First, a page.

After reading about the decision by a court in the United States to allow teenage girls under 17 to buy morning-after pills over the counter, I decided to ask my teenage daughter if she knew about emergency contraceptives.
"Of course," she answered. "It's to prevent pregnancy after you've had sex."
I admit, I was stunned for a moment. She was my baby only yesterday, and here she was uttering that word without thinking anything of it.
"Do you know how to use it?" I ventured.
"Of course,"she said with a tone that made me feel like I was the most boring person in the world. "You take it the morning after, like the name says."
She was obviously upset when I laughed at her answer. "What if the girl has sex in the morning or during the day?" I asked. "Does that mean they have to wait until the next morning to take the pill?"
At that, my daughter looked bewildered. "Why give them that name then?" she said. Then, when I asked her about different brands and prices, and where to buy them, she became annoyed as she was forced to admit she didn't have the answers. "How could I know?" she said.
After telling myself I could then relax, I gave her a brief lecture on the proper use of the medicine. Just in case.
The pill is most effective when used within 24 hours, I told her, but will also work up to three days after having unprotected sex. Nausea is a common side effect because of the sudden change in hormones. If vomiting takes place, a second pill must be taken right away.
"This is not about abortion," I stressed. "It's about preventing eggs from being fertilised."
After years of campaigning, advocates of reproductive rights in the US are delighted to see the morning-after pill becoming more accessible. But they're in for a big disappointment if they think the move will bring an end to teenage pregnancy and abortion.
Just look at Thailand.
Emergency contraceptives have been available over the counter here, with no age limit, for years. But the teen pregnancy and abortion problems remain serious.
According to the Public Health Ministry, Thailand has the second-highest teen pregnancy rate within the Asean region. Last year, teenagers between 15-19 gave birth to 370 babies a day on average. About 10 of these teen mums were under 15.
Among the reasons for the high teen pregnancy rate are girls' failure to insist their partners practise safe sex and the widespread, and falsely held, belief that "doing it just once" cannot result in pregnancy.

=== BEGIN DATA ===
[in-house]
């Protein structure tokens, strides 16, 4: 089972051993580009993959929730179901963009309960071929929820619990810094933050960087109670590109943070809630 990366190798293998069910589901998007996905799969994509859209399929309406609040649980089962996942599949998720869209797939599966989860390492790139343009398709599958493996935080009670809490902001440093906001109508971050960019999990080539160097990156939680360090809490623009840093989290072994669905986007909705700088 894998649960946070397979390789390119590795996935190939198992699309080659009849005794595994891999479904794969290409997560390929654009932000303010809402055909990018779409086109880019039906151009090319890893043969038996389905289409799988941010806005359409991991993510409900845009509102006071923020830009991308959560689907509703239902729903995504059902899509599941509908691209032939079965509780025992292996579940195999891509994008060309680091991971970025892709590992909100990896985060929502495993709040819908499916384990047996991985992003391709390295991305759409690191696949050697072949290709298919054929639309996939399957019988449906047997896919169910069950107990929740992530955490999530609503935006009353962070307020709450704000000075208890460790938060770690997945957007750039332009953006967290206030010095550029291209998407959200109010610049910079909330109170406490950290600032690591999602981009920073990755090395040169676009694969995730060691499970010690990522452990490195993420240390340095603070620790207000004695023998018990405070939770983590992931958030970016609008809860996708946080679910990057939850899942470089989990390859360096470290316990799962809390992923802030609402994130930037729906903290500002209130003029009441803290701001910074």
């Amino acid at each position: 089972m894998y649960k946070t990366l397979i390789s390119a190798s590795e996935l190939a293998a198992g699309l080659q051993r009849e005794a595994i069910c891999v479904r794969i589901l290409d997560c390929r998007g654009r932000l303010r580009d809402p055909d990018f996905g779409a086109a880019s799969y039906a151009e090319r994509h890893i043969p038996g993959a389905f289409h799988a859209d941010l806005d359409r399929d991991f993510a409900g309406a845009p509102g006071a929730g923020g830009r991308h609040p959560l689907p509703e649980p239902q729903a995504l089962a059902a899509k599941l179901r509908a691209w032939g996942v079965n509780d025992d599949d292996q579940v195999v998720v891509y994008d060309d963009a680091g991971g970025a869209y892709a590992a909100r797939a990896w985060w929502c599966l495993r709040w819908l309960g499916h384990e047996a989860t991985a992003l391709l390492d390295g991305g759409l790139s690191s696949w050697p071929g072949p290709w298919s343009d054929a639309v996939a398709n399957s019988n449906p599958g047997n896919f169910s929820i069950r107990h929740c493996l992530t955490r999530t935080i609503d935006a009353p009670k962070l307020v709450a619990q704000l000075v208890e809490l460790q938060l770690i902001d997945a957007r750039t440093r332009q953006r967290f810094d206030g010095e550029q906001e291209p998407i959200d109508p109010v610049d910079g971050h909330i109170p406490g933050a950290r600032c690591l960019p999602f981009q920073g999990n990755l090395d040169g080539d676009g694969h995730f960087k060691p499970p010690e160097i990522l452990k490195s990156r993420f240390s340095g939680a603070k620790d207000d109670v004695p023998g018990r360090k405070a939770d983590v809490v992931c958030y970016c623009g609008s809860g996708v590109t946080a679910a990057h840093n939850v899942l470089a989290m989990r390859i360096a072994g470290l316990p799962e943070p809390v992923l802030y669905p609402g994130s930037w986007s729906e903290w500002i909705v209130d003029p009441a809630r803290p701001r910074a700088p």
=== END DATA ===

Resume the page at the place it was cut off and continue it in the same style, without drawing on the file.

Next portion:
"The main problem is not the lack of access, but a lack of knowledge, both about the need for protected sex and about the pills themselves," reproductive rights activist Nattaya Boonpakdee said.
"What girls know is what they learn by word of mouth from their friends. Many don't even realise they can get HIV and Aids from unprotected sex. Nor do they know about the proper use of the morning-after pill, its dosage and possible side effects."
Another problem is that girls lack power, Ms Nattaya said. "Child or teenage pregnancies are often the result of sexual abuse and violence. We can't expect girls who are stricken by fear of punishment and social stigma to simply go to the pharmacy and buy contraceptives."
The Education Ministry refuses to include the subject of emergency contraception in the sex education curriculum, believing it will lead to promiscuity. Similarly, the Public Health Ministry has yet to establish a platform for counselling and other support services for teenage girls that might help prevent unprotected sex and reduce the number of abortions.
In the meantime, teenage boys continue to be sent the message from society that it is okay for them to be sexually exploitative and irresponsible.
It's clear. To save our girls from sexual exploitation, our cultural values and sexual double standards must change. The prejudice that makes society view pregnant teenagers as "bad girls" who deserve to be punished must also stop.
Otherwise, our young girls may be saved the morning after, but will remain trapped in a system designed to keep them down for ever.
Sanitsuda Ekachai is Editorial Pages Editor, Bangkok Post.
About the author
- Writer: Sanitsuda Ekachai
Position: Assistant Editor